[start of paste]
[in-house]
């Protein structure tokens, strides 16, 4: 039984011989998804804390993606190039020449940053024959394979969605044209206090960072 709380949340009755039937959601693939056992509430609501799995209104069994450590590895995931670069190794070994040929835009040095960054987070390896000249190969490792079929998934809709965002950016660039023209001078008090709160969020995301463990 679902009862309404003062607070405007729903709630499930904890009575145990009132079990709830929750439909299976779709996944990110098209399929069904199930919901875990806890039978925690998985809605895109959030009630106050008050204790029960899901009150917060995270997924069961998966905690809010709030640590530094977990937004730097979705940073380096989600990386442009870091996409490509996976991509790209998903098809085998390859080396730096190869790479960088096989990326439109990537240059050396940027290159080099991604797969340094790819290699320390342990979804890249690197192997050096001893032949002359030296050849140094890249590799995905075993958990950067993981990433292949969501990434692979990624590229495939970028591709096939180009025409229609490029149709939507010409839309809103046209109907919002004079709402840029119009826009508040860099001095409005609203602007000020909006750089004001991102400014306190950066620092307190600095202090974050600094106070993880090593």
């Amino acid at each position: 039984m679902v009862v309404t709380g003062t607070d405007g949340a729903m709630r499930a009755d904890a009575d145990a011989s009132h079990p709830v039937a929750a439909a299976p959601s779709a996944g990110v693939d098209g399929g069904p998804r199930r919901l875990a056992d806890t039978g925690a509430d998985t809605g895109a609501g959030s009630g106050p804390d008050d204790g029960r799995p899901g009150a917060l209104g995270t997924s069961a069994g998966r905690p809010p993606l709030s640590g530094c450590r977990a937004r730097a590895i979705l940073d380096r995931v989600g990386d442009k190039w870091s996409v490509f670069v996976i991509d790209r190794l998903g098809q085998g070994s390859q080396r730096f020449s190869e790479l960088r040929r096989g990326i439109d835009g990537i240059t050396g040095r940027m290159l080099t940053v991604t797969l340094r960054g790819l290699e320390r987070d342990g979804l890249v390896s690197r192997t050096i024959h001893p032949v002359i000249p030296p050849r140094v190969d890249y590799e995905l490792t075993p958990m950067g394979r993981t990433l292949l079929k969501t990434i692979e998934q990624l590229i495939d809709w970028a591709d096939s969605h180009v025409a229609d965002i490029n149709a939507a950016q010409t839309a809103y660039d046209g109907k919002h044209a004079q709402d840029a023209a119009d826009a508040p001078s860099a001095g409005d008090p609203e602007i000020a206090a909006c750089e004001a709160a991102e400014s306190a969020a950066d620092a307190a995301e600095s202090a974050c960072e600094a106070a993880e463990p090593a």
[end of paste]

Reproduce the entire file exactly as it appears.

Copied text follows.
[in-house]
């Protein structure tokens, strides 16, 4: 039984011989998804804390993606190039020449940053024959394979969605044209206090960072 709380949340009755039937959601693939056992509430609501799995209104069994450590590895995931670069190794070994040929835009040095960054987070390896000249190969490792079929998934809709965002950016660039023209001078008090709160969020995301463990 679902009862309404003062607070405007729903709630499930904890009575145990009132079990709830929750439909299976779709996944990110098209399929069904199930919901875990806890039978925690998985809605895109959030009630106050008050204790029960899901009150917060995270997924069961998966905690809010709030640590530094977990937004730097979705940073380096989600990386442009870091996409490509996976991509790209998903098809085998390859080396730096190869790479960088096989990326439109990537240059050396940027290159080099991604797969340094790819290699320390342990979804890249690197192997050096001893032949002359030296050849140094890249590799995905075993958990950067993981990433292949969501990434692979990624590229495939970028591709096939180009025409229609490029149709939507010409839309809103046209109907919002004079709402840029119009826009508040860099001095409005609203602007000020909006750089004001991102400014306190950066620092307190600095202090974050600094106070993880090593």
């Amino acid at each position: 039984m679902v009862v309404t709380g003062t607070d405007g949340a729903m709630r499930a009755d904890a009575d145990a011989s009132h079990p709830v039937a929750a439909a299976p959601s779709a996944g990110v693939d098209g399929g069904p998804r199930r919901l875990a056992d806890t039978g925690a509430d998985t809605g895109a609501g959030s009630g106050p804390d008050d204790g029960r799995p899901g009150a917060l209104g995270t997924s069961a069994g998966r905690p809010p993606l709030s640590g530094c450590r977990a937004r730097a590895i979705l940073d380096r995931v989600g990386d442009k190039w870091s996409v490509f670069v996976i991509d790209r190794l998903g098809q085998g070994s390859q080396r730096f020449s190869e790479l960088r040929r096989g990326i439109d835009g990537i240059t050396g040095r940027m290159l080099t940053v991604t797969l340094r960054g790819l290699e320390r987070d342990g979804l890249v390896s690197r192997t050096i024959h001893p032949v002359i000249p030296p050849r140094v190969d890249y590799e995905l490792t075993p958990m950067g394979r993981t990433l292949l079929k969501t990434i692979e998934q990624l590229i495939d809709w970028a591709d096939s969605h180009v025409a229609d965002i490029n149709a939507a950016q010409t839309a809103y660039d046209g109907k919002h044209a004079q709402d840029a023209a119009d826009a508040p001078s860099a001095g409005d008090p609203e602007i000020a206090a909006c750089e004001a709160a991102e400014s306190a969020a950066d620092a307190a995301e600095s202090a974050c960072e600094a106070a993880e463990p090593a």